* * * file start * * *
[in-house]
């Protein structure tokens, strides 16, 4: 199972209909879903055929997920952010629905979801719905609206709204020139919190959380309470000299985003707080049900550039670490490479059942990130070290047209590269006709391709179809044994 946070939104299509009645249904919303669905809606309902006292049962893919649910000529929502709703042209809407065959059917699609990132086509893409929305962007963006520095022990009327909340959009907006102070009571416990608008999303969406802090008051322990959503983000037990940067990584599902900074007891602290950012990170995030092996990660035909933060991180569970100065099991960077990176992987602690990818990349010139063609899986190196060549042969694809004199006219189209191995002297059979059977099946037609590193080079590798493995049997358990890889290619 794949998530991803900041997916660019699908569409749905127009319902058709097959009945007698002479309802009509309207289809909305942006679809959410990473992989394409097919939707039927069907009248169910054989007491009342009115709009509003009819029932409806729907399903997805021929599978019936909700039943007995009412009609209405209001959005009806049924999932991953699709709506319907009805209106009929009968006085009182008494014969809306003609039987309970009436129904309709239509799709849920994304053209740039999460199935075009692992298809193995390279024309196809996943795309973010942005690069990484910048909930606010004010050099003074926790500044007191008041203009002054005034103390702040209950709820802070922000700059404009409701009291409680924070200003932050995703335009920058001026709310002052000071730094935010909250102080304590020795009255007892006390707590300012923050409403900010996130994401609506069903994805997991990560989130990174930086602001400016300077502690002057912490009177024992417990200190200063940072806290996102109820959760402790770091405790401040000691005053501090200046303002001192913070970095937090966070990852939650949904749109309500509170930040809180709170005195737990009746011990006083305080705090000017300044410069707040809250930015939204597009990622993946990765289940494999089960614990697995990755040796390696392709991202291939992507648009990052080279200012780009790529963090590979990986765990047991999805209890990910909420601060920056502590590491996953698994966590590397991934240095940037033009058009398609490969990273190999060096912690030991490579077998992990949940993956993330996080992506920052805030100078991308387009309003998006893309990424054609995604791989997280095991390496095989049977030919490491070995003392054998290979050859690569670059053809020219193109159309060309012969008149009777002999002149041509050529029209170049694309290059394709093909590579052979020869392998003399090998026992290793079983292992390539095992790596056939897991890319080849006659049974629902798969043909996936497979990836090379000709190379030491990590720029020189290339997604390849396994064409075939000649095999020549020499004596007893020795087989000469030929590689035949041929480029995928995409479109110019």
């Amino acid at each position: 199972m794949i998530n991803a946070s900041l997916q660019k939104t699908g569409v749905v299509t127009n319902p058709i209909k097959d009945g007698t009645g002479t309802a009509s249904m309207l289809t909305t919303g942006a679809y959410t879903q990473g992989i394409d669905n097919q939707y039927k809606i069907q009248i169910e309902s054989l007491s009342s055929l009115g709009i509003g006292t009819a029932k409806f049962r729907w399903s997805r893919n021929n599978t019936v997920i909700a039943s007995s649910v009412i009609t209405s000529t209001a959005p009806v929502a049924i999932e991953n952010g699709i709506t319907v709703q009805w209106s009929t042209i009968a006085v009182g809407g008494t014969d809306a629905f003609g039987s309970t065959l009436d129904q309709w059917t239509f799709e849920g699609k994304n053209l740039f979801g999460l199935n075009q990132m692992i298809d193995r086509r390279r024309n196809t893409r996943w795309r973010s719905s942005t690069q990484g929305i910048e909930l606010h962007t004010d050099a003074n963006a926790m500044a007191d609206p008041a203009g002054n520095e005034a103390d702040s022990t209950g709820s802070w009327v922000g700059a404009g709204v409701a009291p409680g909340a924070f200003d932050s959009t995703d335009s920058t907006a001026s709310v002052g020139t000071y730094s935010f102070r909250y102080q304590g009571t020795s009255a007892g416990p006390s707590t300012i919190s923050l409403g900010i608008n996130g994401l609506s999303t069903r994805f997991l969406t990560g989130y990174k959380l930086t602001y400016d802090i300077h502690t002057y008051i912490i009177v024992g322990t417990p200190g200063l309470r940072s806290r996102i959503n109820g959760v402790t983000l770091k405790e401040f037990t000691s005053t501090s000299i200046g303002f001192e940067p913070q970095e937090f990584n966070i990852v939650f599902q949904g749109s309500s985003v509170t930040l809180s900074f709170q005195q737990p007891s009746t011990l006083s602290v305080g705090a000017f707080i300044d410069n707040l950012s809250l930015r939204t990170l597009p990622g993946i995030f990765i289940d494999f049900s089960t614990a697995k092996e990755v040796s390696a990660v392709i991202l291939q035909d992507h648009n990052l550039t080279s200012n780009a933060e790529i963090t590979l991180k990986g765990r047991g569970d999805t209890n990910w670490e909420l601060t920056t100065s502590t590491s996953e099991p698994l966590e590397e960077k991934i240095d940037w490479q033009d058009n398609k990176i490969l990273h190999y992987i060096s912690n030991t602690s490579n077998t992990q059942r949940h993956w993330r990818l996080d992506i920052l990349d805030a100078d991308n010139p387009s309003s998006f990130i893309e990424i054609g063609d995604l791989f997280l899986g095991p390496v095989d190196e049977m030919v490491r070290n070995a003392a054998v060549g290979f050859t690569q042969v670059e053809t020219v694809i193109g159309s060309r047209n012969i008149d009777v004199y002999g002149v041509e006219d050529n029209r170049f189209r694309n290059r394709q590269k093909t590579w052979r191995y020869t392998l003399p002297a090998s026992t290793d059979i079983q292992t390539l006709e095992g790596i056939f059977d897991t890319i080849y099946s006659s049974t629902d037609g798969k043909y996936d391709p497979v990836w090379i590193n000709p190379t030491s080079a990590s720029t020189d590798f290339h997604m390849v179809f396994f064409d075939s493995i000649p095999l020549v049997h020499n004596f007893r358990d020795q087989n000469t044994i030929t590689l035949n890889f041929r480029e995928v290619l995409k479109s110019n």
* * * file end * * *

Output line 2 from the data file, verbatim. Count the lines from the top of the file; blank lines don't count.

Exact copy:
């Protein structure tokens, strides 16, 4: 199972209909879903055929997920952010629905979801719905609206709204020139919190959380309470000299985003707080049900550039670490490479059942990130070290047209590269006709391709179809044994 946070939104299509009645249904919303669905809606309902006292049962893919649910000529929502709703042209809407065959059917699609990132086509893409929305962007963006520095022990009327909340959009907006102070009571416990608008999303969406802090008051322990959503983000037990940067990584599902900074007891602290950012990170995030092996990660035909933060991180569970100065099991960077990176992987602690990818990349010139063609899986190196060549042969694809004199006219189209191995002297059979059977099946037609590193080079590798493995049997358990890889290619 794949998530991803900041997916660019699908569409749905127009319902058709097959009945007698002479309802009509309207289809909305942006679809959410990473992989394409097919939707039927069907009248169910054989007491009342009115709009509003009819029932409806729907399903997805021929599978019936909700039943007995009412009609209405209001959005009806049924999932991953699709709506319907009805209106009929009968006085009182008494014969809306003609039987309970009436129904309709239509799709849920994304053209740039999460199935075009692992298809193995390279024309196809996943795309973010942005690069990484910048909930606010004010050099003074926790500044007191008041203009002054005034103390702040209950709820802070922000700059404009409701009291409680924070200003932050995703335009920058001026709310002052000071730094935010909250102080304590020795009255007892006390707590300012923050409403900010996130994401609506069903994805997991990560989130990174930086602001400016300077502690002057912490009177024992417990200190200063940072806290996102109820959760402790770091405790401040000691005053501090200046303002001192913070970095937090966070990852939650949904749109309500509170930040809180709170005195737990009746011990006083305080705090000017300044410069707040809250930015939204597009990622993946990765289940494999089960614990697995990755040796390696392709991202291939992507648009990052080279200012780009790529963090590979990986765990047991999805209890990910909420601060920056502590590491996953698994966590590397991934240095940037033009058009398609490969990273190999060096912690030991490579077998992990949940993956993330996080992506920052805030100078991308387009309003998006893309990424054609995604791989997280095991390496095989049977030919490491070995003392054998290979050859690569670059053809020219193109159309060309012969008149009777002999002149041509050529029209170049694309290059394709093909590579052979020869392998003399090998026992290793079983292992390539095992790596056939897991890319080849006659049974629902798969043909996936497979990836090379000709190379030491990590720029020189290339997604390849396994064409075939000649095999020549020499004596007893020795087989000469030929590689035949041929480029995928995409479109110019």